Rats in the city : implications for zoonotic disease risk in an urbanizing world

Blassdell, Kim R. and Morand, Serge and Laurance, Susan G.W. and Doggett, Stephen L. and Hahs, Amy and Perera, David and Cadhla, Firth (2021) Rats in the city : implications for zoonotic disease risk in an urbanizing world. bioRxiv - The preprint server for biology, 1 (1). pp. 1-61.

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Official URL: https://www.biorxiv.org/content/10.1101/2021.03.18...


Urbanization is rapidly transforming much of Southeast Asia, altering the structure and function of the landscape, as well as the frequency and intensity of the interactions between people, animals, and the environment. In this study, we began to explore the impact of urbanization on zoonotic disease risk by simultaneously characterizing changes in the abundance and diversity of reservoir hosts (rodents), ectoparasite vectors (ticks), and microbial pathogens across a gradient of urbanization in Malaysian Borneo. We found that although rodent species diversity decreased with increasing urbanization, two species appeared to thrive in anthropogenic environments: the invasive urban exploiter, Rattus rattus and the native urban adapter, Sundamys muelleri. R. rattus was strongly associated with the presence of built infrastructure across the gradient and dominated the urban rodent community where it was associated with high microbial diversity and multi-host zoonoses capable of environmental transmission, including Leptospira spp., and Toxoplasma gondii. In contrast, S. muelleri was restricted to sites with a significant vegetative component where it was found at high densities in the urban location. This species was strongly associated with the presence of ticks, including the medically important genera Ambylomma, Haemaphysalis, and Ixodes. Overall, our results demonstrate that the response to urbanization varies by species at all levels: host, ectoparasite, and microbe. This may lead to increased zoonotic disease risk in a subset of environments across urban and urbanizing landscapes that can be reduced through improved pest management and public health messaging.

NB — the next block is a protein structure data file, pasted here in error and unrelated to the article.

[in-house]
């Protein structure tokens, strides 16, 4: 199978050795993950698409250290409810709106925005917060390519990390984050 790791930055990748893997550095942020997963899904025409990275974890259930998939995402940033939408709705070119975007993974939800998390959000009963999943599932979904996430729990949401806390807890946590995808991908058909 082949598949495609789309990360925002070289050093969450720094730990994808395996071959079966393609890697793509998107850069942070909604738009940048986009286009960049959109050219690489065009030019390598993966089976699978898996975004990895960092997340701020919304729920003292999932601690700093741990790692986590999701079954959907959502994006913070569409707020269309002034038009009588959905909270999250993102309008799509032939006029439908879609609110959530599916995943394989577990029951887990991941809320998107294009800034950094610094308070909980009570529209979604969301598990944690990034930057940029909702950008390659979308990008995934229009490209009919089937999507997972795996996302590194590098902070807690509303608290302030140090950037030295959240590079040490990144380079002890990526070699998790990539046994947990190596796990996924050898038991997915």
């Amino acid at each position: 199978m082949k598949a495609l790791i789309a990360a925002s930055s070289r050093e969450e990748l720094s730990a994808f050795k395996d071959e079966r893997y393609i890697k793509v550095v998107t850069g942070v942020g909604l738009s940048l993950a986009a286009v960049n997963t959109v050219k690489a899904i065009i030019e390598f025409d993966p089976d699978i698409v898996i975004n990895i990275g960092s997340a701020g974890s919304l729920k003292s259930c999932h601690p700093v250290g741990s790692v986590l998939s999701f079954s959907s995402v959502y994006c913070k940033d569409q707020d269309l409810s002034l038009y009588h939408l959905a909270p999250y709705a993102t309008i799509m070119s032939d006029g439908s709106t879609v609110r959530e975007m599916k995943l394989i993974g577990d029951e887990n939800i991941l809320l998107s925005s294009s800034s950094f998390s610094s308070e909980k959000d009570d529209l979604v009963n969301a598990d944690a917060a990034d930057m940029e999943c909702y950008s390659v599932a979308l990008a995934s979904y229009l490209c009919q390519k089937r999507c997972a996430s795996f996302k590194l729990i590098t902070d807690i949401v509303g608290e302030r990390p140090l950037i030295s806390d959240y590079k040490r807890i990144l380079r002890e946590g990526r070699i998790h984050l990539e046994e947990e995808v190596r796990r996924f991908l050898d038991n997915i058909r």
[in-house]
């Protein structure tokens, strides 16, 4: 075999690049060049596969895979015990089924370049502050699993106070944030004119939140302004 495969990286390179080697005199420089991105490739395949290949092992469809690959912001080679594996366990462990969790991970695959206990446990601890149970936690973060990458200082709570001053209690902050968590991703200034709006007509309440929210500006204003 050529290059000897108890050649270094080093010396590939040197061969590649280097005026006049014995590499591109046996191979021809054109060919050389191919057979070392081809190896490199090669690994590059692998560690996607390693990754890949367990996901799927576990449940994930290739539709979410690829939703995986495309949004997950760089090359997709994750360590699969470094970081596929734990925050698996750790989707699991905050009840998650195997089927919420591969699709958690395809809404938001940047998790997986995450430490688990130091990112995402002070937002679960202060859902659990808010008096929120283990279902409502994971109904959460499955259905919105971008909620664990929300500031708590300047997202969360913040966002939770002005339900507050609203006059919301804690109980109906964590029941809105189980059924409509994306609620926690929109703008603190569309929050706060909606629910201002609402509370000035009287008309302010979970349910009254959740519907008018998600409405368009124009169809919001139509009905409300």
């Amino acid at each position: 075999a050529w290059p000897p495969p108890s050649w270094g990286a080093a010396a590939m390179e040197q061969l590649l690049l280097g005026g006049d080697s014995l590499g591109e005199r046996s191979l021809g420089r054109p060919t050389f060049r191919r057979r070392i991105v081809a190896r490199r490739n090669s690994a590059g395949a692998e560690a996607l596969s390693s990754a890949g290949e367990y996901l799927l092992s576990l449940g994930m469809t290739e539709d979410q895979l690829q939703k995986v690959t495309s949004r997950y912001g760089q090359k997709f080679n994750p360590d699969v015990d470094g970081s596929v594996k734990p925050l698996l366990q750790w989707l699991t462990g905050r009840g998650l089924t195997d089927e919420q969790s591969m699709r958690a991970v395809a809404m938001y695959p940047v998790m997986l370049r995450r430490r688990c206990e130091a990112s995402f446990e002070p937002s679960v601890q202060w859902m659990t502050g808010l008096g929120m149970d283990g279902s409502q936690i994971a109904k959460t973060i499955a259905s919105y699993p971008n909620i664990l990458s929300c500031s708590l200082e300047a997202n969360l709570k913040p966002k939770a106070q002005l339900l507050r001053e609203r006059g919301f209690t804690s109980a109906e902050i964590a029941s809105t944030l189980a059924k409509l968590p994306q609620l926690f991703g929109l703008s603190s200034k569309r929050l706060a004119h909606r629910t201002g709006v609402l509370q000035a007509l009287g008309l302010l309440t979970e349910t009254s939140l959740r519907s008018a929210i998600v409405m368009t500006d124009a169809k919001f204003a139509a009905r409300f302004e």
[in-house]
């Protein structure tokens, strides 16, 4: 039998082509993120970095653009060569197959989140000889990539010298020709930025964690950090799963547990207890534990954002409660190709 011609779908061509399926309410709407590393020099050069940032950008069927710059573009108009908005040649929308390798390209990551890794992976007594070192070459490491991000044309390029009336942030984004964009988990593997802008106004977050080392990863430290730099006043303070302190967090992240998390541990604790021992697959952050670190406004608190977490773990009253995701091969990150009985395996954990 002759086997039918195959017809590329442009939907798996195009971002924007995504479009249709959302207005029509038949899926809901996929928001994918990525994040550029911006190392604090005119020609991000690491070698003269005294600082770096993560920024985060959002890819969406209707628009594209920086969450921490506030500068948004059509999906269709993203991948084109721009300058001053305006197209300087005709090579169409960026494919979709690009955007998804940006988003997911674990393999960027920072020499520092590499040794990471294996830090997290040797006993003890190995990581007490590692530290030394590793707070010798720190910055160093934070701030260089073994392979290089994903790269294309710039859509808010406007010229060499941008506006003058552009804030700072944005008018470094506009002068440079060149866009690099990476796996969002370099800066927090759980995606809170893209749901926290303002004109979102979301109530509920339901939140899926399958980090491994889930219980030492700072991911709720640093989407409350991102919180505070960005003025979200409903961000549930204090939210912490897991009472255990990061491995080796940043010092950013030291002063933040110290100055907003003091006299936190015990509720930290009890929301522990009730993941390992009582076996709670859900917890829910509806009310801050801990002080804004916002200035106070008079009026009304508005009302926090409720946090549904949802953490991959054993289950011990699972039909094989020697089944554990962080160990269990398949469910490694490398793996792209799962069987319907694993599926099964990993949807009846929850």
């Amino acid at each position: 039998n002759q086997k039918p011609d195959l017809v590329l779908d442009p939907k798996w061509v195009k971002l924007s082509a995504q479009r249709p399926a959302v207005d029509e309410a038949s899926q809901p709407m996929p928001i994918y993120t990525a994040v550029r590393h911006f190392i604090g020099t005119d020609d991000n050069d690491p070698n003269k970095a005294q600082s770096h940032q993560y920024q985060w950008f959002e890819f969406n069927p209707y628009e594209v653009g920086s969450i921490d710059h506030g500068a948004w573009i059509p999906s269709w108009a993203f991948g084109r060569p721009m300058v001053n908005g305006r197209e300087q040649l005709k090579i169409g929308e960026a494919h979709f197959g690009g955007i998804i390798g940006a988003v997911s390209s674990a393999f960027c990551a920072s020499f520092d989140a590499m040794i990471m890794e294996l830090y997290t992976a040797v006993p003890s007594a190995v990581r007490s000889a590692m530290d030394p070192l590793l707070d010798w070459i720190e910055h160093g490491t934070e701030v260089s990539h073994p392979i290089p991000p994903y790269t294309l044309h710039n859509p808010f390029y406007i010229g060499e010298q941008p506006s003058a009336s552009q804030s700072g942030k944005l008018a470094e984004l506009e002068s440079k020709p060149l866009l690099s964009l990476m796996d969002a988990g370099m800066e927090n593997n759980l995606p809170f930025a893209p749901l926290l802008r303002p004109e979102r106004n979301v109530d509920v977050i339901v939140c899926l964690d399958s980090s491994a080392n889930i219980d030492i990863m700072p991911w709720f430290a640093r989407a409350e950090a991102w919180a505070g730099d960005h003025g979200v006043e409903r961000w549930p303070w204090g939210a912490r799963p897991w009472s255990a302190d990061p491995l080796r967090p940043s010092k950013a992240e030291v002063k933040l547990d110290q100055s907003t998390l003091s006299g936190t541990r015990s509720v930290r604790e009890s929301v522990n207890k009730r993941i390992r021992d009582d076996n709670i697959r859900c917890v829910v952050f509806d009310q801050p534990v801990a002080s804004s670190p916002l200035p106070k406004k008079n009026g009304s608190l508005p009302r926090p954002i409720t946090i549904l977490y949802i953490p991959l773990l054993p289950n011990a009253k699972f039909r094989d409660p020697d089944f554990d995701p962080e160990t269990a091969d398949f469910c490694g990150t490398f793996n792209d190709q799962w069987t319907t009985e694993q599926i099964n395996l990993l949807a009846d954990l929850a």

Item Type: Article
Uncontrolled Keywords: UNIMAS, University, Borneo, Malaysia, Sarawak, Kuching, Samarahan, IPTA, education, Universiti Malaysia Sarawak
Subjects: Q Science > Q Science (General)
Q Science > QL Zoology
Q Science > QR Microbiology
Divisions: Academic Faculties, Institutes and Centres > Institute of Health and Community Medicine
Depositing User: Ramji
Date Deposited: 31 May 2021 07:09
Last Modified: 23 May 2022 02:05
URI: http://ir.unimas.my/id/eprint/35394

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